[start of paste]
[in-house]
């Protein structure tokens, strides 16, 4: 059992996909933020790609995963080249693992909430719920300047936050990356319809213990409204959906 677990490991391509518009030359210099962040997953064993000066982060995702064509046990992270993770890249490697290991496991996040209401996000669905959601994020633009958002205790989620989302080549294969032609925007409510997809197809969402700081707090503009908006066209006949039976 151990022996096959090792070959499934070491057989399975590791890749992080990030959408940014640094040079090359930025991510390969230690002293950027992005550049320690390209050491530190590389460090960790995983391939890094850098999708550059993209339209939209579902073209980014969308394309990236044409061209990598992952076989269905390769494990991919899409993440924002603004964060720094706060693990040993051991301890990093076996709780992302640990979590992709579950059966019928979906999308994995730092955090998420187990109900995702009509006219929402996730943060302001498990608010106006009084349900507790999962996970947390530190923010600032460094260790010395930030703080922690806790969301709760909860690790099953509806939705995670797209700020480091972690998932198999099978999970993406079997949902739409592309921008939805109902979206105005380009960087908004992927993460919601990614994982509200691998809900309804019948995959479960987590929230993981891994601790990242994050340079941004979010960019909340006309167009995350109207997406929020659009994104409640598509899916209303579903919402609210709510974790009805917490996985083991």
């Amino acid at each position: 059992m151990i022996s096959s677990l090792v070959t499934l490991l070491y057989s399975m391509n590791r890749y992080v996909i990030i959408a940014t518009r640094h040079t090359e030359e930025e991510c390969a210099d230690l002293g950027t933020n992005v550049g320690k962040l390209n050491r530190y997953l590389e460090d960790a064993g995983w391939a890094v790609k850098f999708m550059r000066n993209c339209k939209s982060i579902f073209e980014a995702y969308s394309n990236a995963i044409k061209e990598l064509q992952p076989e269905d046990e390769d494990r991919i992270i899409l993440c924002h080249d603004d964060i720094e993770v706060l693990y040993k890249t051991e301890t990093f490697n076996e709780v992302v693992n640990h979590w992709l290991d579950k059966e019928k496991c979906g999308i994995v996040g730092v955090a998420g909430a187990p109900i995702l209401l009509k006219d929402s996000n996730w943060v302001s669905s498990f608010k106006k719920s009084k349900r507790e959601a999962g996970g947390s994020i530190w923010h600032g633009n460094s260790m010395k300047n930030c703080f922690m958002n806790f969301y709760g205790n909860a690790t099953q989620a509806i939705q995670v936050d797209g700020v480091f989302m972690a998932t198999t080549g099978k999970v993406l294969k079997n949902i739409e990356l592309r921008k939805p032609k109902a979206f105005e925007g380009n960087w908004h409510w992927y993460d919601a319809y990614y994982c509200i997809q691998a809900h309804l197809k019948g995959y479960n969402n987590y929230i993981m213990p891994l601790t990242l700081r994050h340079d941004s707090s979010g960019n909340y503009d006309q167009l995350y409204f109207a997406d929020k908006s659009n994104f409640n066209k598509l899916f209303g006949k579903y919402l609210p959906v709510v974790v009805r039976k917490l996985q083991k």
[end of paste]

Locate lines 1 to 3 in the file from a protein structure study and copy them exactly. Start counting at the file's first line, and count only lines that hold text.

[in-house]
């Protein structure tokens, strides 16, 4: 059992996909933020790609995963080249693992909430719920300047936050990356319809213990409204959906 677990490991391509518009030359210099962040997953064993000066982060995702064509046990992270993770890249490697290991496991996040209401996000669905959601994020633009958002205790989620989302080549294969032609925007409510997809197809969402700081707090503009908006066209006949039976 151990022996096959090792070959499934070491057989399975590791890749992080990030959408940014640094040079090359930025991510390969230690002293950027992005550049320690390209050491530190590389460090960790995983391939890094850098999708550059993209339209939209579902073209980014969308394309990236044409061209990598992952076989269905390769494990991919899409993440924002603004964060720094706060693990040993051991301890990093076996709780992302640990979590992709579950059966019928979906999308994995730092955090998420187990109900995702009509006219929402996730943060302001498990608010106006009084349900507790999962996970947390530190923010600032460094260790010395930030703080922690806790969301709760909860690790099953509806939705995670797209700020480091972690998932198999099978999970993406079997949902739409592309921008939805109902979206105005380009960087908004992927993460919601990614994982509200691998809900309804019948995959479960987590929230993981891994601790990242994050340079941004979010960019909340006309167009995350109207997406929020659009994104409640598509899916209303579903919402609210709510974790009805917490996985083991």
């Amino acid at each position: 059992m151990i022996s096959s677990l090792v070959t499934l490991l070491y057989s399975m391509n590791r890749y992080v996909i990030i959408a940014t518009r640094h040079t090359e030359e930025e991510c390969a210099d230690l002293g950027t933020n992005v550049g320690k962040l390209n050491r530190y997953l590389e460090d960790a064993g995983w391939a890094v790609k850098f999708m550059r000066n993209c339209k939209s982060i579902f073209e980014a995702y969308s394309n990236a995963i044409k061209e990598l064509q992952p076989e269905d046990e390769d494990r991919i992270i899409l993440c924002h080249d603004d964060i720094e993770v706060l693990y040993k890249t051991e301890t990093f490697n076996e709780v992302v693992n640990h979590w992709l290991d579950k059966e019928k496991c979906g999308i994995v996040g730092v955090a998420g909430a187990p109900i995702l209401l009509k006219d929402s996000n996730w943060v302001s669905s498990f608010k106006k719920s009084k349900r507790e959601a999962g996970g947390s994020i530190w923010h600032g633009n460094s260790m010395k300047n930030c703080f922690m958002n806790f969301y709760g205790n909860a690790t099953q989620a509806i939705q995670v936050d797209g700020v480091f989302m972690a998932t198999t080549g099978k999970v993406l294969k079997n949902i739409e990356l592309r921008k939805p032609k109902a979206f105005e925007g380009n960087w908004h409510w992927y993460d919601a319809y990614y994982c509200i997809q691998a809900h309804l197809k019948g995959y479960n969402n987590y929230i993981m213990p891994l601790t990242l700081r994050h340079d941004s707090s979010g960019n909340y503009d006309q167009l995350y409204f109207a997406d929020k908006s659009n994104f409640n066209k598509l899916f209303g006949k579903y919402l609210p959906v709510v974790v009805r039976k917490l996985q083991k």